Another Man’s Ground The Young’Uns Planet
Aussie ensemble the Spooky Men’s Chorale has cast a spell over UK audiences in recent years with the unusual combination of consummate harmony singing and sharp SNAG-baiting satire. Currently, an equally accomplished and acclaimed a cappella act from northern England is attempting to follow suit in reverse with a contrastingly sombre and socially conscious repertoire.
The Young’Uns’ fourth album is tantamount to a celebration of British working class heroes past and present. Another Man’s Ground includes classics from the pens of those masters of political balladry and commentary, Billy Bragg and Ewan MacColl.
It’s a tribute to the Young’Uns’ stirring threepart harmony singing and broad Stockton accents that their renditions of Between the Wars and School Days Over are as potent as the original recordings of 30 and 50 years ago.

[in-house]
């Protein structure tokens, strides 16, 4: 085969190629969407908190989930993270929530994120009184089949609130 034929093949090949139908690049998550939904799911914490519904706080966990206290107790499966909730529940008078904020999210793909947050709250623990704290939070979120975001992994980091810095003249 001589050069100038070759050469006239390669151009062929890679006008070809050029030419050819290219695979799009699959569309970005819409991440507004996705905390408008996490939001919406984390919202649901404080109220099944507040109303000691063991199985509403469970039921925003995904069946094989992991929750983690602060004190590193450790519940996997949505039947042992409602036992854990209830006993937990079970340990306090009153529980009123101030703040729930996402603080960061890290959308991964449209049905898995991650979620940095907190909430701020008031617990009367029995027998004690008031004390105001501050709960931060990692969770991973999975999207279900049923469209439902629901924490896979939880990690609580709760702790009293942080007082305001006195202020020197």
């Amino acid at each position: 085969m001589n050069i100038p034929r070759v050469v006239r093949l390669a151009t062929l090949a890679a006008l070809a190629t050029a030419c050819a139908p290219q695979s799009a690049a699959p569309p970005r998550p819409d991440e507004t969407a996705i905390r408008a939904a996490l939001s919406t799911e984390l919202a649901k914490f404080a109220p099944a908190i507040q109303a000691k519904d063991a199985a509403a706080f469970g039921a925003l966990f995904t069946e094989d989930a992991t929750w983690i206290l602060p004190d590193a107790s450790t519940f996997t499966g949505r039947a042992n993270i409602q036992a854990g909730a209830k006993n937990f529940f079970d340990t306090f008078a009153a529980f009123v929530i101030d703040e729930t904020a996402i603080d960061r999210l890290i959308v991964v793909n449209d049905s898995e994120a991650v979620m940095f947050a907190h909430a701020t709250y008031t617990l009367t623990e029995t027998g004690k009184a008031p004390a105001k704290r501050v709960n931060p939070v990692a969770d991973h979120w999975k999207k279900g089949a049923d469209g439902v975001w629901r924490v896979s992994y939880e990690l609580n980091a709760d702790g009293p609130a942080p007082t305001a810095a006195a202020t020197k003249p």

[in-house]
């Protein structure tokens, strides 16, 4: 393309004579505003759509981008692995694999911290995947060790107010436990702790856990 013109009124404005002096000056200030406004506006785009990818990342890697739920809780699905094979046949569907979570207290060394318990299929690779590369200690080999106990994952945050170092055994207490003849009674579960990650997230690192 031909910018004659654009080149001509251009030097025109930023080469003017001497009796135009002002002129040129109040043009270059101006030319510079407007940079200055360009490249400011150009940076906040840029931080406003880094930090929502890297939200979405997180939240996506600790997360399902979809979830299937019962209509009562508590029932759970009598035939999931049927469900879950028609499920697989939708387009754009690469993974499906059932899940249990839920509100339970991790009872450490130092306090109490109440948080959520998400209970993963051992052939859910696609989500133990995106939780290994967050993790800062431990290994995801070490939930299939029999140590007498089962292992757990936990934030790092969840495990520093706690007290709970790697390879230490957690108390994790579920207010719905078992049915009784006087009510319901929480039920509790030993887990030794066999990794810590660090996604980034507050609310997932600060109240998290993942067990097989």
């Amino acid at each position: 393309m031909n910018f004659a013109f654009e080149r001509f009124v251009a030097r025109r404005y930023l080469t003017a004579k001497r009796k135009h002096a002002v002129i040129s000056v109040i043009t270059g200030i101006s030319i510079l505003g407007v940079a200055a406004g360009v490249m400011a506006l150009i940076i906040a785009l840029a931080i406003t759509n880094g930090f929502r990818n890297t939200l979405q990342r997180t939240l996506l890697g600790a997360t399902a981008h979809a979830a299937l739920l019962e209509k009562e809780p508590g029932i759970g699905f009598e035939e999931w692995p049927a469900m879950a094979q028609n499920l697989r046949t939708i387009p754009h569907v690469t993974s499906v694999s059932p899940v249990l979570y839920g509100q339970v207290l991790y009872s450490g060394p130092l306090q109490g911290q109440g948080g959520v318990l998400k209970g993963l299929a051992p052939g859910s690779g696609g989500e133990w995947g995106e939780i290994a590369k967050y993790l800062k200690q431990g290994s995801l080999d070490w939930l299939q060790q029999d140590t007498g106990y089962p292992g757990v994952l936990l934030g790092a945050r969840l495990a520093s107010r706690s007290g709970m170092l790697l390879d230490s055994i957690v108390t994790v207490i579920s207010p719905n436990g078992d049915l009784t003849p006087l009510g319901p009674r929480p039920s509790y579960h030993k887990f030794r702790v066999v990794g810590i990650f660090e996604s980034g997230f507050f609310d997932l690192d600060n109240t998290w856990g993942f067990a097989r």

Not that resident composer Sean Cooney’s songs relating to local issues, such as You Won’t Find Me on Benefits Street, pull any punches: “Me grandad fought the fascists / Me father fought for a job / So I’ll fight anyone who tries / to stigmatise and fob”.
Moving far away from Teesside, the songsmith hits another bullseye with a ballad about the cold-blooded slaying of a Pakistani girl two years ago by her own flesh and blood: “When they came to the High Court her family were there / And sticks, stones and bricks flew through the air / And the streets of Lahore stood silent and mean /And smiled as they murdered Farzana Parveen”.
No less poignant are two songs based on World War I letters. Another worthy ode salutes the sadly neglected English humanitarian Tom Paine.